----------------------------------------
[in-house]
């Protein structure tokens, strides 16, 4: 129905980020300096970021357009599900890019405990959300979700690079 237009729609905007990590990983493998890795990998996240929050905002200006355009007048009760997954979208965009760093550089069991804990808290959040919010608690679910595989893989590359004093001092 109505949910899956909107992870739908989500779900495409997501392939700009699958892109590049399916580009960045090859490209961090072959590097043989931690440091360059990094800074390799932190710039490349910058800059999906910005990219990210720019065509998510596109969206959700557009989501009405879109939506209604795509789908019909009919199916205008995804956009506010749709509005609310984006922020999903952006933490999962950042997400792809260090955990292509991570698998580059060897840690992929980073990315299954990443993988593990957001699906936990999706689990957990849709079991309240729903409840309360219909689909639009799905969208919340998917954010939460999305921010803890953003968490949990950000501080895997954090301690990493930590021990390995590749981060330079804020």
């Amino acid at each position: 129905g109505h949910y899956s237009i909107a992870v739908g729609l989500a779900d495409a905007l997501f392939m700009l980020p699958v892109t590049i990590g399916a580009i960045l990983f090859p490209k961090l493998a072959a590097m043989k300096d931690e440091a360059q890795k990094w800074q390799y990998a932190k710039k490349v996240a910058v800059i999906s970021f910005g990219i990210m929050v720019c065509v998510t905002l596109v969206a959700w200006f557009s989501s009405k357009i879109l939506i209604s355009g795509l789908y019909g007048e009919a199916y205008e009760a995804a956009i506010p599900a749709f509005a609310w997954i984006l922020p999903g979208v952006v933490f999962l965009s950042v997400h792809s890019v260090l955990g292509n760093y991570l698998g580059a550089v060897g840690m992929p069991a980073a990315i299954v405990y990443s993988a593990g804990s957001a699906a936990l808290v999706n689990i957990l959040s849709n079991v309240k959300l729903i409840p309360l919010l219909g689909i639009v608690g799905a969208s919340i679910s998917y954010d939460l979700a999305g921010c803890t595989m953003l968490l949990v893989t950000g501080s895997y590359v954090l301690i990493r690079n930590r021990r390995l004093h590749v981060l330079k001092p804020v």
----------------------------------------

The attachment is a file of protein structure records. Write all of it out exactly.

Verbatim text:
[in-house]
């Protein structure tokens, strides 16, 4: 129905980020300096970021357009599900890019405990959300979700690079 237009729609905007990590990983493998890795990998996240929050905002200006355009007048009760997954979208965009760093550089069991804990808290959040919010608690679910595989893989590359004093001092 109505949910899956909107992870739908989500779900495409997501392939700009699958892109590049399916580009960045090859490209961090072959590097043989931690440091360059990094800074390799932190710039490349910058800059999906910005990219990210720019065509998510596109969206959700557009989501009405879109939506209604795509789908019909009919199916205008995804956009506010749709509005609310984006922020999903952006933490999962950042997400792809260090955990292509991570698998580059060897840690992929980073990315299954990443993988593990957001699906936990999706689990957990849709079991309240729903409840309360219909689909639009799905969208919340998917954010939460999305921010803890953003968490949990950000501080895997954090301690990493930590021990390995590749981060330079804020």
């Amino acid at each position: 129905g109505h949910y899956s237009i909107a992870v739908g729609l989500a779900d495409a905007l997501f392939m700009l980020p699958v892109t590049i990590g399916a580009i960045l990983f090859p490209k961090l493998a072959a590097m043989k300096d931690e440091a360059q890795k990094w800074q390799y990998a932190k710039k490349v996240a910058v800059i999906s970021f910005g990219i990210m929050v720019c065509v998510t905002l596109v969206a959700w200006f557009s989501s009405k357009i879109l939506i209604s355009g795509l789908y019909g007048e009919a199916y205008e009760a995804a956009i506010p599900a749709f509005a609310w997954i984006l922020p999903g979208v952006v933490f999962l965009s950042v997400h792809s890019v260090l955990g292509n760093y991570l698998g580059a550089v060897g840690m992929p069991a980073a990315i299954v405990y990443s993988a593990g804990s957001a699906a936990l808290v999706n689990i957990l959040s849709n079991v309240k959300l729903i409840p309360l919010l219909g689909i639009v608690g799905a969208s919340i679910s998917y954010d939460l979700a999305g921010c803890t595989m953003l968490l949990v893989t950000g501080s895997y590359v954090l301690i990493r690079n930590r021990r390995l004093h590749v981060l330079k001092p804020v």